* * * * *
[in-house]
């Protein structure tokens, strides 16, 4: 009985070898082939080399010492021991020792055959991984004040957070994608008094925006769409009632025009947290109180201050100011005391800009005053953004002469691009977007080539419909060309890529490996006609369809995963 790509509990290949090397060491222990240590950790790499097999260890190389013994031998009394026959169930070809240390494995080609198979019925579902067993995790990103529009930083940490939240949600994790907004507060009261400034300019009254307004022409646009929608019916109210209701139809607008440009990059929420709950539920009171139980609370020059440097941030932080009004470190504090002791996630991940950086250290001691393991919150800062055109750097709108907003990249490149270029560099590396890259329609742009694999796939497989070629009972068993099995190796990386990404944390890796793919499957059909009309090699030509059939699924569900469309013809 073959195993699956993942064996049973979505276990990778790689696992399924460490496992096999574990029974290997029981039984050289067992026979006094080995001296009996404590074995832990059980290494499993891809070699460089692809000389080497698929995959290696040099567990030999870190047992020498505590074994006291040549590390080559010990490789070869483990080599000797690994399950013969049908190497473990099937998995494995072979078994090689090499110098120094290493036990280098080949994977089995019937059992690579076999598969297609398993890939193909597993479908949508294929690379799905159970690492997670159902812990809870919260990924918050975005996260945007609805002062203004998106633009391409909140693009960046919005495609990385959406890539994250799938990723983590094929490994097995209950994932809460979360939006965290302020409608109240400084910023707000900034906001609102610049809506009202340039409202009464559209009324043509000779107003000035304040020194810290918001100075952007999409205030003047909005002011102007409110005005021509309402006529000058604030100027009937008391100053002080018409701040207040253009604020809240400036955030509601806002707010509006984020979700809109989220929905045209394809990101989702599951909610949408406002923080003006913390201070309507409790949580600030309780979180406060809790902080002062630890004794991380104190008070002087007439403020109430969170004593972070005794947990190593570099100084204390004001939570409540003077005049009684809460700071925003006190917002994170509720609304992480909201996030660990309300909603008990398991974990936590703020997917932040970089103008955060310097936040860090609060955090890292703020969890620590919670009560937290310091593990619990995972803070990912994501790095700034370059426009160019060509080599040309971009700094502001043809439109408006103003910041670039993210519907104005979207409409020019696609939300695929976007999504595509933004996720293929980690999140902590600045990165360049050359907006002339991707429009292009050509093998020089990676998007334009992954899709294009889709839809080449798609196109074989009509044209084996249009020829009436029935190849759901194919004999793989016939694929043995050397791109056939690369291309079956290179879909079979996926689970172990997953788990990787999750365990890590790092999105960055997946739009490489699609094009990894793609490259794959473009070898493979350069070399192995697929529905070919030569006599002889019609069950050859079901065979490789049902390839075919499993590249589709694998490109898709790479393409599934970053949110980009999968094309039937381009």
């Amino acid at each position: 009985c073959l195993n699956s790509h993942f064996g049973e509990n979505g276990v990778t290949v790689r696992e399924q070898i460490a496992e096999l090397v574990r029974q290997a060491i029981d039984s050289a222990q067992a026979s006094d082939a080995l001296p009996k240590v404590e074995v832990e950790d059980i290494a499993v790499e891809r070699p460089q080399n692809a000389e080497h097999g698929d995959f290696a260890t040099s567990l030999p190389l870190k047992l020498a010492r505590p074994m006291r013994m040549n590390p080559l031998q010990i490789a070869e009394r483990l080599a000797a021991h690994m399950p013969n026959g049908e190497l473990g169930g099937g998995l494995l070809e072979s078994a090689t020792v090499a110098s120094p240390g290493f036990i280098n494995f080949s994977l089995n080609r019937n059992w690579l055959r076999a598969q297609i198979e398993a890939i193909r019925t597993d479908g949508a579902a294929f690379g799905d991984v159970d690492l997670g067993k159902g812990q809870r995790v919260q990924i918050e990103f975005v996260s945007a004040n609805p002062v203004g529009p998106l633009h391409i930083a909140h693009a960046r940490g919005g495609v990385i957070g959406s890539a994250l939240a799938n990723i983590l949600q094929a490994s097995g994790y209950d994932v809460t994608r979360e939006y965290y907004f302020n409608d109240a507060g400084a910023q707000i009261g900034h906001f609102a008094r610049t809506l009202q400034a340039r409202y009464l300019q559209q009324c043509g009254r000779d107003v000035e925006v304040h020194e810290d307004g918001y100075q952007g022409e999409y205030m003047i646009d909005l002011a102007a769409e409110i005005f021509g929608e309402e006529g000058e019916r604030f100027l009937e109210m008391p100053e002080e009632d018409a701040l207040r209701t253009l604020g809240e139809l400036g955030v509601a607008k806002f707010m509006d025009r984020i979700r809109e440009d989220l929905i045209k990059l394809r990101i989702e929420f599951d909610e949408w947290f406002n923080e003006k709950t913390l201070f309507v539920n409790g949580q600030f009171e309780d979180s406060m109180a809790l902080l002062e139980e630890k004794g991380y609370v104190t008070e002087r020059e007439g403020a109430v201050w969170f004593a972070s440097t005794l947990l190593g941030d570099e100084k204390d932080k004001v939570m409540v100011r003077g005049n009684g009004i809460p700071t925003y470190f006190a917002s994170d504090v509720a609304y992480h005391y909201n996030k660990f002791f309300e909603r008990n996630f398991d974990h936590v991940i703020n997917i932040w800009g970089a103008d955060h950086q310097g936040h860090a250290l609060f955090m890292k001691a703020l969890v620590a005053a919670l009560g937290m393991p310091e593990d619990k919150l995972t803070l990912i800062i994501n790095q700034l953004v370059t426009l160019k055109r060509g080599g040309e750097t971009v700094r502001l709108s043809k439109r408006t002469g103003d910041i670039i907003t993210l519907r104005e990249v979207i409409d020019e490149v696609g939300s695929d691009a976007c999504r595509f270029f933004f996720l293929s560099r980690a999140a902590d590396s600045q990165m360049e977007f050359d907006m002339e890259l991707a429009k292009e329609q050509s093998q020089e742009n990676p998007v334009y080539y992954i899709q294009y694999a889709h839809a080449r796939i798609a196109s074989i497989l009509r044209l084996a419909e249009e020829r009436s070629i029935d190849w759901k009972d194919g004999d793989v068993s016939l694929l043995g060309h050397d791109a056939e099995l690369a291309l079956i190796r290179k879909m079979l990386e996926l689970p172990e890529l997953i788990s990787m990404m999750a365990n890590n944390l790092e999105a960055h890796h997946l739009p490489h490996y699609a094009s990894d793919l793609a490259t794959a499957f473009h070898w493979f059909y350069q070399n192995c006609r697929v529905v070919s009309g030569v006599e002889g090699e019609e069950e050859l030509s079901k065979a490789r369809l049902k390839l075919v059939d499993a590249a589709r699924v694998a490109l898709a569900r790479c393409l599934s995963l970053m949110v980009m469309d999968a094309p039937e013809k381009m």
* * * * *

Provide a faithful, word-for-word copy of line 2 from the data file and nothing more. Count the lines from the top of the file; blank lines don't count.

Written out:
């Protein structure tokens, strides 16, 4: 009985070898082939080399010492021991020792055959991984004040957070994608008094925006769409009632025009947290109180201050100011005391800009005053953004002469691009977007080539419909060309890529490996006609369809995963 790509509990290949090397060491222990240590950790790499097999260890190389013994031998009394026959169930070809240390494995080609198979019925579902067993995790990103529009930083940490939240949600994790907004507060009261400034300019009254307004022409646009929608019916109210209701139809607008440009990059929420709950539920009171139980609370020059440097941030932080009004470190504090002791996630991940950086250290001691393991919150800062055109750097709108907003990249490149270029560099590396890259329609742009694999796939497989070629009972068993099995190796990386990404944390890796793919499957059909009309090699030509059939699924569900469309013809 073959195993699956993942064996049973979505276990990778790689696992399924460490496992096999574990029974290997029981039984050289067992026979006094080995001296009996404590074995832990059980290494499993891809070699460089692809000389080497698929995959290696040099567990030999870190047992020498505590074994006291040549590390080559010990490789070869483990080599000797690994399950013969049908190497473990099937998995494995072979078994090689090499110098120094290493036990280098080949994977089995019937059992690579076999598969297609398993890939193909597993479908949508294929690379799905159970690492997670159902812990809870919260990924918050975005996260945007609805002062203004998106633009391409909140693009960046919005495609990385959406890539994250799938990723983590094929490994097995209950994932809460979360939006965290302020409608109240400084910023707000900034906001609102610049809506009202340039409202009464559209009324043509000779107003000035304040020194810290918001100075952007999409205030003047909005002011102007409110005005021509309402006529000058604030100027009937008391100053002080018409701040207040253009604020809240400036955030509601806002707010509006984020979700809109989220929905045209394809990101989702599951909610949408406002923080003006913390201070309507409790949580600030309780979180406060809790902080002062630890004794991380104190008070002087007439403020109430969170004593972070005794947990190593570099100084204390004001939570409540003077005049009684809460700071925003006190917002994170509720609304992480909201996030660990309300909603008990398991974990936590703020997917932040970089103008955060310097936040860090609060955090890292703020969890620590919670009560937290310091593990619990995972803070990912994501790095700034370059426009160019060509080599040309971009700094502001043809439109408006103003910041670039993210519907104005979207409409020019696609939300695929976007999504595509933004996720293929980690999140902590600045990165360049050359907006002339991707429009292009050509093998020089990676998007334009992954899709294009889709839809080449798609196109074989009509044209084996249009020829009436029935190849759901194919004999793989016939694929043995050397791109056939690369291309079956290179879909079979996926689970172990997953788990990787999750365990890590790092999105960055997946739009490489699609094009990894793609490259794959473009070898493979350069070399192995697929529905070919030569006599002889019609069950050859079901065979490789049902390839075919499993590249589709694998490109898709790479393409599934970053949110980009999968094309039937381009």